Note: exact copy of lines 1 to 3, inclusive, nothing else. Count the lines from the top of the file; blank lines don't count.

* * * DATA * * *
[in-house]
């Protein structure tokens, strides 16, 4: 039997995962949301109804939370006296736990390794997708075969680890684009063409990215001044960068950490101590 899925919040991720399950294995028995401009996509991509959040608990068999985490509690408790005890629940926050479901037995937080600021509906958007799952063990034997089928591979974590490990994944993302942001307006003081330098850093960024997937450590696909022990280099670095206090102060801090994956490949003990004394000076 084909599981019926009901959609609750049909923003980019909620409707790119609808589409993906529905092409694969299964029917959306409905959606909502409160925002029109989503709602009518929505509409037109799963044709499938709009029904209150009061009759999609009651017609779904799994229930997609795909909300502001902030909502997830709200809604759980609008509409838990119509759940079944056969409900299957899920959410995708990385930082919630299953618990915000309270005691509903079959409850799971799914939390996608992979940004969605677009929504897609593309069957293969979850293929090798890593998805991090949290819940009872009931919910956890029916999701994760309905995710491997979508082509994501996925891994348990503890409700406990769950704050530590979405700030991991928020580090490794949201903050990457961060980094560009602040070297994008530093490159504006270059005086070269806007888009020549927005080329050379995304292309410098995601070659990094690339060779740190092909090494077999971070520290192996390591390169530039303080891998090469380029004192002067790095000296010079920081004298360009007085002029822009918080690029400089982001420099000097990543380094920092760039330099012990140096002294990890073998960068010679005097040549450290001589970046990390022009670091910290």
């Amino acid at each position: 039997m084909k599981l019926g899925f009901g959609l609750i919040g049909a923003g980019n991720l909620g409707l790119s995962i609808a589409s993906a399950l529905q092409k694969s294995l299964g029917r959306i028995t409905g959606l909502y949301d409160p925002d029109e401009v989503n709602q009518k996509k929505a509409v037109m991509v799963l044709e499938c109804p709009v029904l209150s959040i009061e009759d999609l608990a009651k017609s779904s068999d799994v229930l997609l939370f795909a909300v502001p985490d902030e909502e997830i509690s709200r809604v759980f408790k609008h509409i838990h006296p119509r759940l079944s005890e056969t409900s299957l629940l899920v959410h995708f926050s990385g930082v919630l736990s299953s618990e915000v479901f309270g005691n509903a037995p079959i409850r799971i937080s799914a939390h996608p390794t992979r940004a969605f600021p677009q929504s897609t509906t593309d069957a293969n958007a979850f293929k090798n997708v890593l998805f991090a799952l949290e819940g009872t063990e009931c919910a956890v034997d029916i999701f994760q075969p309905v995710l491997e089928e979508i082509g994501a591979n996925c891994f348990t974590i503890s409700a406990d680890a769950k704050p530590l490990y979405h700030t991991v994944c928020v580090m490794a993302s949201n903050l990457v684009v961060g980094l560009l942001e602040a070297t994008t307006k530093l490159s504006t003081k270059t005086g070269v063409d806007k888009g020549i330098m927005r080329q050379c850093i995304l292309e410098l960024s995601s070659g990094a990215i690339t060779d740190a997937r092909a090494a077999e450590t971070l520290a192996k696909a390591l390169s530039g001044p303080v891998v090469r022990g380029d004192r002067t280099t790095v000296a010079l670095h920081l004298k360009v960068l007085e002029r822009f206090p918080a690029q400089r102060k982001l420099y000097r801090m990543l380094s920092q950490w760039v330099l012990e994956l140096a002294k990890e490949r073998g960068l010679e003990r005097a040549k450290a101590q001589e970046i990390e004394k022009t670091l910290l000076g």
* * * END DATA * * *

[in-house]
């Protein structure tokens, strides 16, 4: 039997995962949301109804939370006296736990390794997708075969680890684009063409990215001044960068950490101590 899925919040991720399950294995028995401009996509991509959040608990068999985490509690408790005890629940926050479901037995937080600021509906958007799952063990034997089928591979974590490990994944993302942001307006003081330098850093960024997937450590696909022990280099670095206090102060801090994956490949003990004394000076 084909599981019926009901959609609750049909923003980019909620409707790119609808589409993906529905092409694969299964029917959306409905959606909502409160925002029109989503709602009518929505509409037109799963044709499938709009029904209150009061009759999609009651017609779904799994229930997609795909909300502001902030909502997830709200809604759980609008509409838990119509759940079944056969409900299957899920959410995708990385930082919630299953618990915000309270005691509903079959409850799971799914939390996608992979940004969605677009929504897609593309069957293969979850293929090798890593998805991090949290819940009872009931919910956890029916999701994760309905995710491997979508082509994501996925891994348990503890409700406990769950704050530590979405700030991991928020580090490794949201903050990457961060980094560009602040070297994008530093490159504006270059005086070269806007888009020549927005080329050379995304292309410098995601070659990094690339060779740190092909090494077999971070520290192996390591390169530039303080891998090469380029004192002067790095000296010079920081004298360009007085002029822009918080690029400089982001420099000097990543380094920092760039330099012990140096002294990890073998960068010679005097040549450290001589970046990390022009670091910290």
């Amino acid at each position: 039997m084909k599981l019926g899925f009901g959609l609750i919040g049909a923003g980019n991720l909620g409707l790119s995962i609808a589409s993906a399950l529905q092409k694969s294995l299964g029917r959306i028995t409905g959606l909502y949301d409160p925002d029109e401009v989503n709602q009518k996509k929505a509409v037109m991509v799963l044709e499938c109804p709009v029904l209150s959040i009061e009759d999609l608990a009651k017609s779904s068999d799994v229930l997609l939370f795909a909300v502001p985490d902030e909502e997830i509690s709200r809604v759980f408790k609008h509409i838990h006296p119509r759940l079944s005890e056969t409900s299957l629940l899920v959410h995708f926050s990385g930082v919630l736990s299953s618990e915000v479901f309270g005691n509903a037995p079959i409850r799971i937080s799914a939390h996608p390794t992979r940004a969605f600021p677009q929504s897609t509906t593309d069957a293969n958007a979850f293929k090798n997708v890593l998805f991090a799952l949290e819940g009872t063990e009931c919910a956890v034997d029916i999701f994760q075969p309905v995710l491997e089928e979508i082509g994501a591979n996925c891994f348990t974590i503890s409700a406990d680890a769950k704050p530590l490990y979405h700030t991991v994944c928020v580090m490794a993302s949201n903050l990457v684009v961060g980094l560009l942001e602040a070297t994008t307006k530093l490159s504006t003081k270059t005086g070269v063409d806007k888009g020549i330098m927005r080329q050379c850093i995304l292309e410098l960024s995601s070659g990094a990215i690339t060779d740190a997937r092909a090494a077999e450590t971070l520290a192996k696909a390591l390169s530039g001044p303080v891998v090469r022990g380029d004192r002067t280099t790095v000296a010079l670095h920081l004298k360009v960068l007085e002029r822009f206090p918080a690029q400089r102060k982001l420099y000097r801090m990543l380094s920092q950490w760039v330099l012990e994956l140096a002294k990890e490949r073998g960068l010679e003990r005097a040549k450290a101590q001589e970046i990390e004394k022009t670091l910290l000076g």